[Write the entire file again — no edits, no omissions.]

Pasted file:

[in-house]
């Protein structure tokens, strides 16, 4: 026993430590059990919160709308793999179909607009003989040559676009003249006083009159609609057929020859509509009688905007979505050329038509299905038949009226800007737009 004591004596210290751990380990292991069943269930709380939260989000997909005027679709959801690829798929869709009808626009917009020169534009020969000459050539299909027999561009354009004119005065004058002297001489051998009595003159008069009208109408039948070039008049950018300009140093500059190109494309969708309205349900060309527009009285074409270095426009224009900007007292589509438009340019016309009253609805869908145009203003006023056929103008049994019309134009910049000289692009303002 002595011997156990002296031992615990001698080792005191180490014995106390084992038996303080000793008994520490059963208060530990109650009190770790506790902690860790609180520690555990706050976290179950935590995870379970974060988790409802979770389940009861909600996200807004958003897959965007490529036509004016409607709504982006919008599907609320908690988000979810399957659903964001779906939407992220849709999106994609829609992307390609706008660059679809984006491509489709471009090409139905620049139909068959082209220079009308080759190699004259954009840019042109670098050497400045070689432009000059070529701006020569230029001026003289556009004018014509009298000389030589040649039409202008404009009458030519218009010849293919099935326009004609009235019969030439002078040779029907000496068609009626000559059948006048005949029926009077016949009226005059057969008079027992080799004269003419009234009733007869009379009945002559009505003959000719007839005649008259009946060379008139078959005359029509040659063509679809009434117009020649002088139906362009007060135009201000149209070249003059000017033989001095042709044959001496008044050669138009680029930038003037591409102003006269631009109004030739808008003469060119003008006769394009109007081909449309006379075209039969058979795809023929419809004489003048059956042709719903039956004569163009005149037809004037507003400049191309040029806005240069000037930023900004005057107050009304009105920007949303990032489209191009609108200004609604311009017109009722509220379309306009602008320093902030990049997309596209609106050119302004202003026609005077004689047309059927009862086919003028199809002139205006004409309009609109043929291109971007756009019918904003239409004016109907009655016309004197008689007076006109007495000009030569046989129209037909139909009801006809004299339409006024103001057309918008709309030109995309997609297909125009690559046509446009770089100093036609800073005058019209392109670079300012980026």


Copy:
[in-house]
């Protein structure tokens, strides 16, 4: 026993430590059990919160709308793999179909607009003989040559676009003249006083009159609609057929020859509509009688905007979505050329038509299905038949009226800007737009 004591004596210290751990380990292991069943269930709380939260989000997909005027679709959801690829798929869709009808626009917009020169534009020969000459050539299909027999561009354009004119005065004058002297001489051998009595003159008069009208109408039948070039008049950018300009140093500059190109494309969708309205349900060309527009009285074409270095426009224009900007007292589509438009340019016309009253609805869908145009203003006023056929103008049994019309134009910049000289692009303002 002595011997156990002296031992615990001698080792005191180490014995106390084992038996303080000793008994520490059963208060530990109650009190770790506790902690860790609180520690555990706050976290179950935590995870379970974060988790409802979770389940009861909600996200807004958003897959965007490529036509004016409607709504982006919008599907609320908690988000979810399957659903964001779906939407992220849709999106994609829609992307390609706008660059679809984006491509489709471009090409139905620049139909068959082209220079009308080759190699004259954009840019042109670098050497400045070689432009000059070529701006020569230029001026003289556009004018014509009298000389030589040649039409202008404009009458030519218009010849293919099935326009004609009235019969030439002078040779029907000496068609009626000559059948006048005949029926009077016949009226005059057969008079027992080799004269003419009234009733007869009379009945002559009505003959000719007839005649008259009946060379008139078959005359029509040659063509679809009434117009020649002088139906362009007060135009201000149209070249003059000017033989001095042709044959001496008044050669138009680029930038003037591409102003006269631009109004030739808008003469060119003008006769394009109007081909449309006379075209039969058979795809023929419809004489003048059956042709719903039956004569163009005149037809004037507003400049191309040029806005240069000037930023900004005057107050009304009105920007949303990032489209191009609108200004609604311009017109009722509220379309306009602008320093902030990049997309596209609106050119302004202003026609005077004689047309059927009862086919003028199809002139205006004409309009609109043929291109971007756009019918904003239409004016109907009655016309004197008689007076006109007495000009030569046989129209037909139909009801006809004299339409006024103001057309918008709309030109995309997609297909125009690559046509446009770089100093036609800073005058019209392109670079300012980026």